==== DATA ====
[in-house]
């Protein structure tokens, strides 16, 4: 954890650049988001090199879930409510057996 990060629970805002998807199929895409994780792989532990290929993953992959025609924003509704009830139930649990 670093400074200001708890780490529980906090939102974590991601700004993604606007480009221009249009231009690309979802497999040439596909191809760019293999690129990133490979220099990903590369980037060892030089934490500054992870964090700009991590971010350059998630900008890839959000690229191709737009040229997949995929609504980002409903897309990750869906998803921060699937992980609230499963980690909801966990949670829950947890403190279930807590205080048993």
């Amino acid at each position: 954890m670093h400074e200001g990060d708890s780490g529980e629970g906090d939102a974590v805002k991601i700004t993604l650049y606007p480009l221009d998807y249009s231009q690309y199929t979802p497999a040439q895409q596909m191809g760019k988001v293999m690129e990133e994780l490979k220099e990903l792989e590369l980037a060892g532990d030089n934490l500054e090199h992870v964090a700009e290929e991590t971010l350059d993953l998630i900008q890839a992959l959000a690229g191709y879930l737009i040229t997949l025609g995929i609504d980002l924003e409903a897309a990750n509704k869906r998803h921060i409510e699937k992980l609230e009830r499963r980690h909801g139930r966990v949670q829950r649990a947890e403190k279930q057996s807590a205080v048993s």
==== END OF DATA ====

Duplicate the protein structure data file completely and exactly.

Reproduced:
[in-house]
């Protein structure tokens, strides 16, 4: 954890650049988001090199879930409510057996 990060629970805002998807199929895409994780792989532990290929993953992959025609924003509704009830139930649990 670093400074200001708890780490529980906090939102974590991601700004993604606007480009221009249009231009690309979802497999040439596909191809760019293999690129990133490979220099990903590369980037060892030089934490500054992870964090700009991590971010350059998630900008890839959000690229191709737009040229997949995929609504980002409903897309990750869906998803921060699937992980609230499963980690909801966990949670829950947890403190279930807590205080048993």
């Amino acid at each position: 954890m670093h400074e200001g990060d708890s780490g529980e629970g906090d939102a974590v805002k991601i700004t993604l650049y606007p480009l221009d998807y249009s231009q690309y199929t979802p497999a040439q895409q596909m191809g760019k988001v293999m690129e990133e994780l490979k220099e990903l792989e590369l980037a060892g532990d030089n934490l500054e090199h992870v964090a700009e290929e991590t971010l350059d993953l998630i900008q890839a992959l959000a690229g191709y879930l737009i040229t997949l025609g995929i609504d980002l924003e409903a897309a990750n509704k869906r998803h921060i409510e699937k992980l609230e009830r499963r980690h909801g139930r966990v949670q829950r649990a947890e403190k279930q057996s807590a205080v048993s």